When I first visited Harvard, I told my mother, “I don’t see any black people; I’m not going here.” And she said, “Girl, it’s Harvard—I don’t care what it looks like.”
I’ve realized that I’m actually a creative. Where other people see lack, I see opportunity. I created the Boston that I wanted to be part of.
Chamber president and CEO Jim Rooney understands that this city will not be successful if it continues to be so exclusive. Last September, we organized a six-day festival to highlight the experiences, challenges, and possibilities for millennials of color in Boston. It was an example of how the business community is starting to understand that they need to engage new groups of people.
Transplants aren’t as embedded in communities of color in Boston. To help, I started a dinner club called Society 1925, influenced by the Harlem Renaissance and the idea of bringing together poets, thinkers, and elected officials.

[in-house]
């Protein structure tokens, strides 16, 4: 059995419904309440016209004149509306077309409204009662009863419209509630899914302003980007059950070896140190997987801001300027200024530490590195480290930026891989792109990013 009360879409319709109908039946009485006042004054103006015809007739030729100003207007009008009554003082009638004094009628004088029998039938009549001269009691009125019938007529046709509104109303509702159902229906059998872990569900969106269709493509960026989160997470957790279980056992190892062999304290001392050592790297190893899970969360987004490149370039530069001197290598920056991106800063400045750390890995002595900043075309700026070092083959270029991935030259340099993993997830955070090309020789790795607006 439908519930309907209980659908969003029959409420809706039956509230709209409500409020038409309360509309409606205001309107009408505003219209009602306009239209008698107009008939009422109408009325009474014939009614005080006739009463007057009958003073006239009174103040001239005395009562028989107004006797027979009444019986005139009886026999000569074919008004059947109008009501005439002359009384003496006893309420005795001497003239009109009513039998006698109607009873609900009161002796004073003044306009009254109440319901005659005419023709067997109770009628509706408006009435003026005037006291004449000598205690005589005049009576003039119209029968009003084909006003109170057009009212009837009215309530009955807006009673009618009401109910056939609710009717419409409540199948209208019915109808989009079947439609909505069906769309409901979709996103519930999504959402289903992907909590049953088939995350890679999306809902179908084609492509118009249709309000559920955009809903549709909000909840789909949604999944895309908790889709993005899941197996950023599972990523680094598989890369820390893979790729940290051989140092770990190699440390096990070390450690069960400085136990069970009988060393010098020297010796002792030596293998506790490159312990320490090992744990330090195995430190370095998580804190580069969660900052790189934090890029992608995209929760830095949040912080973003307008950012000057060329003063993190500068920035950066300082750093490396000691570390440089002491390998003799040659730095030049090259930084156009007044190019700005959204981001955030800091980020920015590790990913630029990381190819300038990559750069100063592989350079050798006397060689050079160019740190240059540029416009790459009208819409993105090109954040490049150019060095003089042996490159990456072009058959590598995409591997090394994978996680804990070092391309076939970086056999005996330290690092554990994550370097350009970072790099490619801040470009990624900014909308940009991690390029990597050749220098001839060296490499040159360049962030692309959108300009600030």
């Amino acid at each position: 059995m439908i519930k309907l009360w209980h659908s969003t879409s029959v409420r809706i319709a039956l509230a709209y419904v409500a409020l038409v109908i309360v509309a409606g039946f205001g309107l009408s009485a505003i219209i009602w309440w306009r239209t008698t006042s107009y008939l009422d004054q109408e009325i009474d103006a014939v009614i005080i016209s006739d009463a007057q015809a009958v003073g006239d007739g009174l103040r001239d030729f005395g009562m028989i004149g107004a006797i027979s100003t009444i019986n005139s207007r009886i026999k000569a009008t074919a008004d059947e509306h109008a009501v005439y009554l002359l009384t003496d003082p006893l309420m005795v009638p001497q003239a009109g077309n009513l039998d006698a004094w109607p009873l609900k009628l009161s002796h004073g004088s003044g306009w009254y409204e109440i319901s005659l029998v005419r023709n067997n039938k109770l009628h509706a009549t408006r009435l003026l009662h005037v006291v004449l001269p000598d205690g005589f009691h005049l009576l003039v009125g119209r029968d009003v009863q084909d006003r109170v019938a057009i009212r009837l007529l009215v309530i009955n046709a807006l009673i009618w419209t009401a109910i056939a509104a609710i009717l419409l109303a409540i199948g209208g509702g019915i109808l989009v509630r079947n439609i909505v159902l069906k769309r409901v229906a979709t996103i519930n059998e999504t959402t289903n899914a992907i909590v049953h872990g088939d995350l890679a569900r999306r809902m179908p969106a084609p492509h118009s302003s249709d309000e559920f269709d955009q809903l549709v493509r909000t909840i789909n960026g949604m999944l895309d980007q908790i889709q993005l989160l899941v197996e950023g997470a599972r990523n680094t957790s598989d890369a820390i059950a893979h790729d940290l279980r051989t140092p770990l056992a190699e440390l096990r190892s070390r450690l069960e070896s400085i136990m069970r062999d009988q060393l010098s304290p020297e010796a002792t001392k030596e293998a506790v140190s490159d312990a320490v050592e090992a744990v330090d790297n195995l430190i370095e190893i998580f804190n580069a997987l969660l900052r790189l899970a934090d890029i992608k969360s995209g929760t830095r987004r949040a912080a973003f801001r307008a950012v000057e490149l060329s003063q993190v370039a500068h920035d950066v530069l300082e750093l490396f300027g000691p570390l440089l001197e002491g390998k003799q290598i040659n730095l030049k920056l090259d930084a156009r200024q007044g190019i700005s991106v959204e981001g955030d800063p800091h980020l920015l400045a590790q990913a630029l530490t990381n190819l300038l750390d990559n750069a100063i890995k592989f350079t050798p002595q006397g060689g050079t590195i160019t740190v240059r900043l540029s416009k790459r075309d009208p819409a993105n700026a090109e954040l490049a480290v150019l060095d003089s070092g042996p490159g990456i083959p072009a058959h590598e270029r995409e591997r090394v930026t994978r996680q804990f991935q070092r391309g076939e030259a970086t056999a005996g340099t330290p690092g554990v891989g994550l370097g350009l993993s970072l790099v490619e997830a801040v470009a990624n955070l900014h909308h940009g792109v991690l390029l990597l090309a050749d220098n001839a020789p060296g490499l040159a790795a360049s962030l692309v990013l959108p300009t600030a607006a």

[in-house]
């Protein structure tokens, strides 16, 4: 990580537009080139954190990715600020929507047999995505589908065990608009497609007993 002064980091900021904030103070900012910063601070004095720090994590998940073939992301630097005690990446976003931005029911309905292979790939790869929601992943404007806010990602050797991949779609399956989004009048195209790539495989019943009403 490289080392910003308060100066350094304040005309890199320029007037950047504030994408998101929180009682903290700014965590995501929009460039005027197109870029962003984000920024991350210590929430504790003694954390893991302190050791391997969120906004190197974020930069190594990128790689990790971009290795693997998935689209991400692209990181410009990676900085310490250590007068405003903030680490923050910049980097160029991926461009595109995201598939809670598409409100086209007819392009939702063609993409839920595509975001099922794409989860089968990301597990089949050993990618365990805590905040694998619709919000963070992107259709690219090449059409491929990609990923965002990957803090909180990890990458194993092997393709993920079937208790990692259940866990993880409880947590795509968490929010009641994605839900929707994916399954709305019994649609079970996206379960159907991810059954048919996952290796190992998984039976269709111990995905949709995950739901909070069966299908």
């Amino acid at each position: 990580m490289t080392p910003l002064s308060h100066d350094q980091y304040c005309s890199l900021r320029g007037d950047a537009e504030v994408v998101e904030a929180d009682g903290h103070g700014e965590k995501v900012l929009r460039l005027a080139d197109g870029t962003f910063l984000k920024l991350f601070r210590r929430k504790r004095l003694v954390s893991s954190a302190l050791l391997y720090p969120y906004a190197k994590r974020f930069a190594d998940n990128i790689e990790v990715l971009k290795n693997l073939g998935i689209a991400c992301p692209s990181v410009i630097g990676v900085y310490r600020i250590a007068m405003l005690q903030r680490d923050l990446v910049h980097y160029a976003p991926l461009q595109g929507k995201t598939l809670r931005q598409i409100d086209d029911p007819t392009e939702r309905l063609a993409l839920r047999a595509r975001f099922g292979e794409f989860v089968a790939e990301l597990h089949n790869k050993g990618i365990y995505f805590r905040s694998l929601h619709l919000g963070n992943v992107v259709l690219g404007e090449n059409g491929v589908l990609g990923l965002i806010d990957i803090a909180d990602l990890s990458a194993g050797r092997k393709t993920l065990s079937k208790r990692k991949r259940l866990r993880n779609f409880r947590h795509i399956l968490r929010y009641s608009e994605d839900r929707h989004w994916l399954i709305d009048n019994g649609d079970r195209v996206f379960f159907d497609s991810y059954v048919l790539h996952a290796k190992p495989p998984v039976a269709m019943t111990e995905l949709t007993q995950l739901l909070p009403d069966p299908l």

What would have helped me when I moved here as a black person is a guide for how to navigate Boston that showed me the communities I could join, and where I could get my hair done, stuff like that. I’m in the process of building that resource. I’m calling it Boston While Black.
Now that people are more technologically oriented, more transient, and more educated, the traditional ways of building community—like going to church—aren’t happening as much. I’m starting a podcast called New Black City with a partner to discuss how black millennials are building community across the country.
Source URL: https://www.bostonmagazine.com/news/2019/03/19/sheena-collier/
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